January 12, 2011

Jonathan Alter, From the Dark Side at Newsweek

Filed under: MSM Biz/Other Bias,Taxes & Government — Tom @ 11:24 pm

I’m going to link to Taranto’s Best of the Web for the pull paragraphs because Alter himself deserves no traffic for what he wrote Monday at Newsweek.

Here are the two evil paragraphs in question (and yes, evil is the right word), with Taranto’s excellent commentary bookending them:


Column Preview: Reaganomics Routs Obamanomics

For the “must have charts” crowd, here’s one whose data will be addressed further at my pending Pajamas Media column (Note: the following graph shows private-sector jobs, which was not specifically ID’d in an earlier version of the chart; stay tuned for total jobs when the PJM column appears, the contrast is even more stark):


If you’re wondering why the establishment press hasn’t done a lot of direct comparisons to the economy’s post-recession performance in the 1980s, the chart pretty much explains why. It’s embarrassing — no, make that humiliating.

More to the point: I would assert that almost 4 million people are out of work (more like over 5 million, if you consider growth in the potential workforce in the intervening quarter-century) because of deliberately chosen policy prescriptions proven not to work in the past (i.e., stimulus, government intervention; e.g., 1930s USA, 1990s Japan), and deliberately ignored policy prescriptions proven to have worked in the past (i.e., across-the-board and investment-targeting tax cuts, regulatory moderation; e.g., early 1960s USA under Kennedy, 1980s USA under Reagan).

“Party of Compassion” my a**.

A Bad START to the New Year (Robert Roll Debut Column)

Filed under: National Security,Taxes & Government — Rob Roll @ 10:42 am

Editor’s Note: This is the BizzyBlog debut column of Robert Roll, the blog owner’s nephew and a freshman at Ohio Northern University. Rob is a Finance major who has been writing columns for ONU’s student newspaper since last fall.

Oddly enough, the Ohio Northern Review stopped publishing its content over the Internet about two years ago, meaning that Rob’s columns to this point have not appeared online. Considering the quality of his work, that situation is unacceptable. Rob has an online outlet here as long as he wishes to utilize it.


A Bad START to the New Year

It is a new year and that means it is a time for a few new starts. It is time for you to start that quarter-long project that you have not even thought about yet. It is time to start your new workout routine that you will maintain for one week, two tops. But just like that tofu-papaya-pea diet, there are some things that you should not start. Another example of this is the New START treaty. While most of you were home with your family and friends, a lame-duck United States Senate ratified the New Strategic Arms Reduction Treaty. The treaty is an agreement between the United States and Russia to decrease the number of nuclear weapons in their arsenals.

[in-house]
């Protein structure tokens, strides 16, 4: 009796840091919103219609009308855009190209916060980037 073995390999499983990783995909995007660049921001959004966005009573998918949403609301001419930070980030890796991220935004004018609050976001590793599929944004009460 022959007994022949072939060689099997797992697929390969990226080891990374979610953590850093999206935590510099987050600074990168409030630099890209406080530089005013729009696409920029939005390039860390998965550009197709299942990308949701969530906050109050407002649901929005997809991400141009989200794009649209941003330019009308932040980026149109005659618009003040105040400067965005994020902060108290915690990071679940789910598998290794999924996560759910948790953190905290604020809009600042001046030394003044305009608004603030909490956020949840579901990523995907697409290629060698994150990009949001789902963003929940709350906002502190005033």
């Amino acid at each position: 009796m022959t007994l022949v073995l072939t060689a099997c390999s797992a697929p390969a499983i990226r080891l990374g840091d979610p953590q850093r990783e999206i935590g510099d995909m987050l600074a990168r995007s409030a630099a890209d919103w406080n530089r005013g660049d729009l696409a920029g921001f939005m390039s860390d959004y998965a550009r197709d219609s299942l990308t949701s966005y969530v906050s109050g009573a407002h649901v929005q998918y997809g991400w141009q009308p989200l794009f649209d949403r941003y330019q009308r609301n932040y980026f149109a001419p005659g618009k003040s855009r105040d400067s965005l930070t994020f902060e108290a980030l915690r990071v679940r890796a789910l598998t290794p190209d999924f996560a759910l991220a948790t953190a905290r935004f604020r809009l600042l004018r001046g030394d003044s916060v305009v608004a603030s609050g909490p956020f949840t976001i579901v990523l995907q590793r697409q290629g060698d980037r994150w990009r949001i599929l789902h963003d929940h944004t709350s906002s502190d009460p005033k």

The original START talks, which were highly successful and beneficial to America, occurred during the Cold War between President Ronald Reagan and counter-part in the Soviet Union Mikhail Gorbachev. At that time, those were the only two true nuclear powers in the world. Today’s situation is very different. There are now ten nations that possess nuclear weapons, five of which are not exactly our friends (Russia, China, Syria and in all likelihood Iran and North Korea). Given the change in the geopolitical landscape, how can this disarmament not be taken as a sign of weakness, especially when the United States got the raw end of the deal?

When signing the New START treaty in Moscow, President Obama announced his vision for a “world free of nuclear weapons”. While that statement was great for a sound bite, it is incredibly destructive for a stable world. The reason that nuclear weapons are so vital for our national security is because they prevent other nations from using nuclear weapons on us. Why would a nation attack us if they knew that they would be obliterated from the face of the earth because of our retaliation? This is why nuclear weapons have been the greatest force for world peace ever.

Plus, if Obama really wanted to rid the world of nuclear weapons then why would he get rid of the one thing that could cause that to happen? According to the New START treaty, the United States will reduce its missile defenses. In addition, earlier in his term, Obama removed a missile shield from Poland. Both of these actions hinder our ability to defend ourselves from an attack and decrease the chances for a nuclear-weapon-free world. The best way to rid the world of nuclear weapons is to render them obsolete, which is what missile defenses do.

You are probably asking the question, “If this treaty is so detrimental to the United States, then why did Obama sign it?” Many people have put forth their answers to that question and most of them are just a bunch of psychobabble. The only logical answer that I can come up with is that Obama is just plain naïve. And naivety is the most powerful Weapon of Mass Destruction.

USAT Cites Kanjorski NYT ‘Civility’ Op-Ed As ‘Smart Insight’; Former Congressman Called For Rick Scott’s Shooting

The folks at USA Today really ought to vet their candidates for the “Et Cetera — Smart insights on the news of the day” section of the print edition of its editorial page a bit more thoroughly.

Wednesday morning’s opener in that section (apparently not available online) featured two paragraphs from a New York Times op-ed by former Pennsylvania Congressman Paul Kanjorski, including this final sentence: